“Initially I thought we were going to have too many students because there was just that much interest from the students,” she says. “But I believe everyone that was interested in working with or completing their hours with Danceability was able to do so.”

The Danceability service hours fit in well with other School of Nursing programs offering students practical experience. Nursing students have worked at Hospice, Lothlorien Therapeutic Riding Center, Friends of Night People, Priscilla Project, Habitat for Humanity and the American Red Cross, among several others.

“This fit the need for service learning for the students, as it had a direct connection to public health and also filled a need from the community organization,” Sands says. “They met several course objectives, including collaboration, leadership and providing population-based nursing care. They collaborated with other professionals in achieving quality health outcomes by ensuring only those students and parents who were ill, febrile or did not clear the questionnaire (such as having recent exposure to someone COVID positive, recent travel) did not enter the studio.  

“They also learned more about the special needs kids that utilize the studio and some of the resources available to them in the community.”

A ‘touching and incredible’ experience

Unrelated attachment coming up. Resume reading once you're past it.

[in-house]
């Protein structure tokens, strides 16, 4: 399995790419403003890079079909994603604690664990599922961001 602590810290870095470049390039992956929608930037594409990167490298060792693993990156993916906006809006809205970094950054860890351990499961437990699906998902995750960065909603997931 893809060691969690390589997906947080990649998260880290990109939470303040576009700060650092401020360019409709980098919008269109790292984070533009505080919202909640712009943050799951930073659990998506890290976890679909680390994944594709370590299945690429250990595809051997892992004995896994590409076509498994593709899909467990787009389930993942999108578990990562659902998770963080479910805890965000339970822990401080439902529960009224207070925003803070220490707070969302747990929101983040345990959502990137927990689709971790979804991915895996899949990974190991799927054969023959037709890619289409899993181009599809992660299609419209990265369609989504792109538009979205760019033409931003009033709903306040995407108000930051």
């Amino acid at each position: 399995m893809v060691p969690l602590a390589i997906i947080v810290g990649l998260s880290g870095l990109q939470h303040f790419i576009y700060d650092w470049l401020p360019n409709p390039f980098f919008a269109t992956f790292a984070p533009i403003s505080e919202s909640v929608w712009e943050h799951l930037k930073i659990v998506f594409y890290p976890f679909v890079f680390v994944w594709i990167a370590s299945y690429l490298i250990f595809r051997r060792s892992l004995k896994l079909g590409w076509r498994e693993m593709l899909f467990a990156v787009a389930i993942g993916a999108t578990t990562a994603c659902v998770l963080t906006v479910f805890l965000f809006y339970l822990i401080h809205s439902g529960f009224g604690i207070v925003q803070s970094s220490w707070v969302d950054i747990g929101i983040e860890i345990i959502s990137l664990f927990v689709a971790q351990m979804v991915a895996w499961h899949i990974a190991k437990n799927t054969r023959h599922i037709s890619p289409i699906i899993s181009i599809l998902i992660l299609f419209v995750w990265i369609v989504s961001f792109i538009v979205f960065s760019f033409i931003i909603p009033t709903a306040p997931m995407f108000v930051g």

Maddie O’Neil, a senior nursing student in the ABS program, said her experience at Danceability showed her a side of public health she had not been exposed to.

“Every night I volunteered I was able to interact with children with disabilities,” O’Neil says, “and throughout the process I learned how to better engage with these children to make them feel comfortable around me — a stranger — and excited for their night of dance!

“A lot of them loved to chat once they warmed up, and would share stories with me about their days and overall excitement for the night. Seeing the way that the children interacted and looked out for one another was so touching and incredible.”

As with so many opportunities during the pandemic, there were limitations, Sands notes.

“Unfortunately, as the semester progressed and the COVID numbers started to increase,” she says, “the studio did have to place a pause on their classes again, so our students also had to ‘pause’ and were not needed, since classes were not being held, but they were all ready and willing to return once classes resumed.”

Sands, who is also teaching the Health Promotion and Disease Prevention course this spring, says she hopes the opportunity continues for her students to pursue their service learning hours at Danceability. If so, there is no shortage of student endorsements.

“You could tell the teachers and volunteers really care about their dancers,” O’Neil says. “As a volunteer, I felt extremely welcomed and comfortable. COVID was taken very seriously, as well. It was an incredible experience I am very grateful for!”